Mob Programming Mentors


MENTORS

Andrea Goulet

Andrea Goulet

 

Andrea Goulet is the CEO of Corgibytes, a software development shop dedicated to maintaining and modernizing software applications and has been named by LinkedIn as one of the Top 10 Professionals in Software Under 35. She’s the founder of LegacyCode.Rocks, a sought after keynote speaker, and is currently working on her first book: Becoming Technical: Build an Amazing Career in Tech Starting at Square Zero.  

Twitter: @andreagoulet

 

Marcus hammarberg

Marcus Hammarberg

Get agile to work in practice - is my motto. This had led me to take interest in all kind of things: Kanban, Lean, TDD, Specification by example, Node, Continuous Deliver, Nancy, RiotJs and Koa. I've spent 2 years working for the Salvation Army in Indonesia to help the health services there to become more effective. I've written one book Kanban in Action and I'm writing another book, about the lean/agile inspired work we used to save a hospital in Indonesia.

Twitter: @marcusoftnet

 

elisabeth hocke

Elisabeth Hocke

Having graduated in sinology, Lisi fell into agile and testing in 2009 and has been infected with the agile bug ever since. She’s especially passionate about the whole-team approach to testing and quality as well as the agile culture mindset behind it. Building great pro

ducts which deliver value together with great people is what motivates her and keeps her going. Fascinated by the mobbing idea, she introduced her current product team to this approach in early 2017. Since then they are frequently mobbing on various activities and continuously learning on their way. Lisi received a lot from the agile testing community; now she’s sharing her stories to give something of her experience back. She tweets as @lisihocke and blogs at www.lisihocke.com. In her free time you can either find her in the gym running after a volleyball, having a good time with her friends or delving into games and stories of any kind.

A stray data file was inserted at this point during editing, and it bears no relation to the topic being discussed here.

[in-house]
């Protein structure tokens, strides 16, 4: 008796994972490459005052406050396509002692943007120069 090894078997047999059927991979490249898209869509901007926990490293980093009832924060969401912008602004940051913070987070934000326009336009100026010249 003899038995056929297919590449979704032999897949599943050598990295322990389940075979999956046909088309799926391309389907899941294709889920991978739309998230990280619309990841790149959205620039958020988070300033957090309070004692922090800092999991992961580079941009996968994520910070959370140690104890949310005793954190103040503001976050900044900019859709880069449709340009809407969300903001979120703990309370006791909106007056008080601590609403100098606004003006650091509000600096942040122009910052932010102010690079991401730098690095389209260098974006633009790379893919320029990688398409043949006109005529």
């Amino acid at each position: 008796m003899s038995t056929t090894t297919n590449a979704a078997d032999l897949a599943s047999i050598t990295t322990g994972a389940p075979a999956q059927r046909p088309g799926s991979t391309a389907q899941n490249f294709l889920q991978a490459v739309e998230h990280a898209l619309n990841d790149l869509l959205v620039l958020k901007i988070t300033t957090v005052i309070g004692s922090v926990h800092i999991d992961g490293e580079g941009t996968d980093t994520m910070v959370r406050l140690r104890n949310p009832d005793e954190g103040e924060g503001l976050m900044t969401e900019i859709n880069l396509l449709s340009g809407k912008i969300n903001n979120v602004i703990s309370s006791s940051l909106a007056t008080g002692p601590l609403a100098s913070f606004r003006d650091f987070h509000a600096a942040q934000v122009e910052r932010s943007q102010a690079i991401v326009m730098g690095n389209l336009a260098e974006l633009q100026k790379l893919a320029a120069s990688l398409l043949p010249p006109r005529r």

Twitter: @lisihocke

 

joe wright

Joe Wright is a tech lead who specialises in helping teams with legacy codebases. He targets the culture of teams, helping them overcome what they fear while improving their technical capabilities.

Joe Wright

He ran the first Code Retreat in Western Europe in 2009 and dabbled with the Randori technique for coding dojos. It was 2015 when he joined a team using mob programming for real work and has since introduced new teams to mob programming.

In 2017, Joe concentrated on creating work environments suited to mob programming. After seeing some success, he focused on introducing local technical communities to the technique. Using some simple rules and a daily five-minute retrospective.

Joe is an ex-ThoughtWorker, founder of the CodeCraft conference and the Nevergreen open source project.

Twitter:  @joe_jag

 

Dawna Jones

Dawna Jones

Dawna Jones, From Insight to Action. Dawna specializes in perceiving the deep dynamics underpinning performance. She works with progressive leaders and teams to raise the functionality of decision-making, leadership skills and mindset to be fit for exponential and complex environments. Previous Agile presentations include Agile India, the Scrum Alliance with Steve Denning and Agile Games New England. Topics cover working on the transformative edge bridging from traditional to Agile worldview.  Coach, speaker and workshop leader, she sees Agile as one way for companies to gain the rapid response needed to work with unpredictable external conditions. Dawna draws on biology, neuroscience, and 25+ years of experience working with complex organizational dynamics plus intuitive insight.
 
Author of Decision Making for Dummies, she contributed a chapter to The Intelligence of the Cosmos on deep dynamics and is host of the Insight to Action podcast for business innovation and innovators.

 

Twitter:  @EPDawna_Jones

 

Torrey powell

Torrey Powell


Torrey is the Director of Software Engineering at Clearlink where he has been a huge proponent of Agile methodologies. In December 2016, some of the engineers decided to work on a project together. The hopes were that project requirements,